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Quality Leads Encoding Wish List: Envivio - Multichannel

Quality Leads Encoding Wish List: Envivio

Pricing Takes a Backseat To Feature Sets
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When it comes to video encoding sales, the price doesn’t necessarily have to be right.

That’s one of the takeaways I got from a new customer survey conducted by TechValidate Research on behalf of encoding firm and overall multiscreen video tech specialist firm Envivio, which found that most (68%) tapped in to add support for new services, while 43% were looking to improve their video compression efficiency.

Julien Signès, Envivio’s CEO, said he wasn’t surprised by those results, as there is currently a major emphasis on video quality for video transcoding and encoding. But he admits that such evaluations require a fairly complex process, as customers use a variety of methodologies and criteria to gauge quality. “It’s more of a grey area in a way,” he said.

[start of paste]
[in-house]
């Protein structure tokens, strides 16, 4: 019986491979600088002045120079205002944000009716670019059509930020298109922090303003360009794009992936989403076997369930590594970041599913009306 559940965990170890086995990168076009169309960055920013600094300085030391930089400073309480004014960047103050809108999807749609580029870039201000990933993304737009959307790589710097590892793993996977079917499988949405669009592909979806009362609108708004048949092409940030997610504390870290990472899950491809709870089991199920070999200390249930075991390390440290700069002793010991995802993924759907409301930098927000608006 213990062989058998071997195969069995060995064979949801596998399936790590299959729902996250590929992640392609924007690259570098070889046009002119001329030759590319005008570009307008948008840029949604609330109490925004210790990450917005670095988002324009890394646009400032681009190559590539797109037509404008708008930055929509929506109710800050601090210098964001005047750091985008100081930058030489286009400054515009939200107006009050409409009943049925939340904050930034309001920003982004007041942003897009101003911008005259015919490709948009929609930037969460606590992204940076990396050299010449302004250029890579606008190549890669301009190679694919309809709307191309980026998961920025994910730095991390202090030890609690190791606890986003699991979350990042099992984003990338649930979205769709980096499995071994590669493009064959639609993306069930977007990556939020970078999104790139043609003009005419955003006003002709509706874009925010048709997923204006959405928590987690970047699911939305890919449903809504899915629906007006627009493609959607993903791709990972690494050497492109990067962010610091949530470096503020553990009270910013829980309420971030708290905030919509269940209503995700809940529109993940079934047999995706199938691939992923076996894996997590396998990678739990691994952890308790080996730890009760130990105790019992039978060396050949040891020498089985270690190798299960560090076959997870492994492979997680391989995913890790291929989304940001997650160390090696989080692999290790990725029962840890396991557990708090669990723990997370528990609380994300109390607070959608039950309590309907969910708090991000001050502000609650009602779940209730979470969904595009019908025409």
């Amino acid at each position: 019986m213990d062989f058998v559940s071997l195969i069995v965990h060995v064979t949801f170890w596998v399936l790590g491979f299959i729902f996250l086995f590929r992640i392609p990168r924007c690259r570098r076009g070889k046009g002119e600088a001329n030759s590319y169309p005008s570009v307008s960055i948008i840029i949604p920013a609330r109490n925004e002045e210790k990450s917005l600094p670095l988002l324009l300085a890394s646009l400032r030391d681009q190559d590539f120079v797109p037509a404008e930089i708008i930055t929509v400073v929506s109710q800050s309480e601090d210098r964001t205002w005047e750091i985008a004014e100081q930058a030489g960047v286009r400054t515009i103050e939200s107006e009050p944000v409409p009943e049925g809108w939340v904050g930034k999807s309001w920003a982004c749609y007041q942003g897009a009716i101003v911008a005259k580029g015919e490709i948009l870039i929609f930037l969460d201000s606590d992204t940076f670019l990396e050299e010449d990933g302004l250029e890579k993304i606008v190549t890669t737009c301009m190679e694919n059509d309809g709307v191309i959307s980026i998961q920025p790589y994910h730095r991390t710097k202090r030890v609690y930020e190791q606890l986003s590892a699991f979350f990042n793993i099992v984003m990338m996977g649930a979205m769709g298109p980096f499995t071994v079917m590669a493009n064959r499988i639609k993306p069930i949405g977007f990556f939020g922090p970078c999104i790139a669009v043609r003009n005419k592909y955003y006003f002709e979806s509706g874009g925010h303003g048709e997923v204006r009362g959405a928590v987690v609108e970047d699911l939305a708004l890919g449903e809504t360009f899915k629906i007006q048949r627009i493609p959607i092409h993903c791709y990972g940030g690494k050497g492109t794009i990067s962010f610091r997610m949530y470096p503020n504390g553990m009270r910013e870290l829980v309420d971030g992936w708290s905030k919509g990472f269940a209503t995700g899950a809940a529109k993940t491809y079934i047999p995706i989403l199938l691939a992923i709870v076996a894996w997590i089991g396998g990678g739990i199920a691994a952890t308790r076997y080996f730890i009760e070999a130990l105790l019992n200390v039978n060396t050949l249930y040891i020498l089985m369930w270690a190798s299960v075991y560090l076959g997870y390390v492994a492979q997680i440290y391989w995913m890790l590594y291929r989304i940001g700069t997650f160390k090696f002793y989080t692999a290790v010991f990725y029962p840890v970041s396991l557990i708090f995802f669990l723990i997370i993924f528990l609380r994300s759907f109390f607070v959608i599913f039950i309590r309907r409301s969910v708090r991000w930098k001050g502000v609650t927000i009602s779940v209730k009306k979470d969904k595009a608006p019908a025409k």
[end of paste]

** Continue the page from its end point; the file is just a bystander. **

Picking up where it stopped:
Following quality, product reliability is the second decision-driver. And that in itself opens up a religious debate of sorts, as some customers still prefer to use hardware-based encoding versus a more software-centric approach such as Envivio’s.

While reliability and quality has historically been one of the trade-offs of software-based encoding running on off-the-shelf hardware, Signès is convinced that the gap (and the perception of that gap) is closing rapidly.

Overall, he said product picks are coming down to “summary features,” based, for example, on the number of types of screens that a platform can support, if the system can support multiple codecs, something that continues to be important as operators and content owners start to gravitate to HEVC/H.265.

“Features are where we feel software grants you a big advantage… and is as good as a hardware solution,” Signès, but notes that “some people are still in denial.”

Still, price still factors into those decisions, right? Absolutely. And it depends on the size of the customer.

Among tier 1 providers, they tend to dictate a target price, and it’s up to the vendor to fit it. Without that, “it’s tough to be considered,” Signès said. 

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